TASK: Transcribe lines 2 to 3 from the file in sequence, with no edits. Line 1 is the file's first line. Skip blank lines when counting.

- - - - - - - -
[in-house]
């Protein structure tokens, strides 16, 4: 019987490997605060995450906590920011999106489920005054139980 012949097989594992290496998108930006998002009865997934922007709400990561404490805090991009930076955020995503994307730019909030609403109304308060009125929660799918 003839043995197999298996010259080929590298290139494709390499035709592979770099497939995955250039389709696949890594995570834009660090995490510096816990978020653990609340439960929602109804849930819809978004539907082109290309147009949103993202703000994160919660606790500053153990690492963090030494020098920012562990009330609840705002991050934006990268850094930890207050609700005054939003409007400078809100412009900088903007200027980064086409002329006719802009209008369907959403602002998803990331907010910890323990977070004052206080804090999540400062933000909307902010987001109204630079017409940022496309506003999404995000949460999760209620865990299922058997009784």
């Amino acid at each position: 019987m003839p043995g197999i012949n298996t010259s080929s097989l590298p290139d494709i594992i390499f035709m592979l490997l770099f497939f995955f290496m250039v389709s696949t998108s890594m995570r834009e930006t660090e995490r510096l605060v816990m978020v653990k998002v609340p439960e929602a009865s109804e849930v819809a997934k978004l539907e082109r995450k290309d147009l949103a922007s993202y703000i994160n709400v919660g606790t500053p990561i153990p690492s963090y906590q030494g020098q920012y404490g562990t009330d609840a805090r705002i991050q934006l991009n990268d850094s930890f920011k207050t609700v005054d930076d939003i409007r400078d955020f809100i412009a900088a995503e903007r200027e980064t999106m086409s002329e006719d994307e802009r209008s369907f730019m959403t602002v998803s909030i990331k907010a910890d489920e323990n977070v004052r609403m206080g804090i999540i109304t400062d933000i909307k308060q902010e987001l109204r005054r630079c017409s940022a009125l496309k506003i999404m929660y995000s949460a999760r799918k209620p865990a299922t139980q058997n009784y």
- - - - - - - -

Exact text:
């Protein structure tokens, strides 16, 4: 019987490997605060995450906590920011999106489920005054139980 012949097989594992290496998108930006998002009865997934922007709400990561404490805090991009930076955020995503994307730019909030609403109304308060009125929660799918 003839043995197999298996010259080929590298290139494709390499035709592979770099497939995955250039389709696949890594995570834009660090995490510096816990978020653990609340439960929602109804849930819809978004539907082109290309147009949103993202703000994160919660606790500053153990690492963090030494020098920012562990009330609840705002991050934006990268850094930890207050609700005054939003409007400078809100412009900088903007200027980064086409002329006719802009209008369907959403602002998803990331907010910890323990977070004052206080804090999540400062933000909307902010987001109204630079017409940022496309506003999404995000949460999760209620865990299922058997009784």
């Amino acid at each position: 019987m003839p043995g197999i012949n298996t010259s080929s097989l590298p290139d494709i594992i390499f035709m592979l490997l770099f497939f995955f290496m250039v389709s696949t998108s890594m995570r834009e930006t660090e995490r510096l605060v816990m978020v653990k998002v609340p439960e929602a009865s109804e849930v819809a997934k978004l539907e082109r995450k290309d147009l949103a922007s993202y703000i994160n709400v919660g606790t500053p990561i153990p690492s963090y906590q030494g020098q920012y404490g562990t009330d609840a805090r705002i991050q934006l991009n990268d850094s930890f920011k207050t609700v005054d930076d939003i409007r400078d955020f809100i412009a900088a995503e903007r200027e980064t999106m086409s002329e006719d994307e802009r209008s369907f730019m959403t602002v998803s909030i990331k907010a910890d489920e323990n977070v004052r609403m206080g804090i999540i109304t400062d933000i909307k308060q902010e987001l109204r005054r630079c017409s940022a009125l496309k506003i999404m929660y995000s949460a999760r799918k209620p865990a299922t139980q058997n009784y």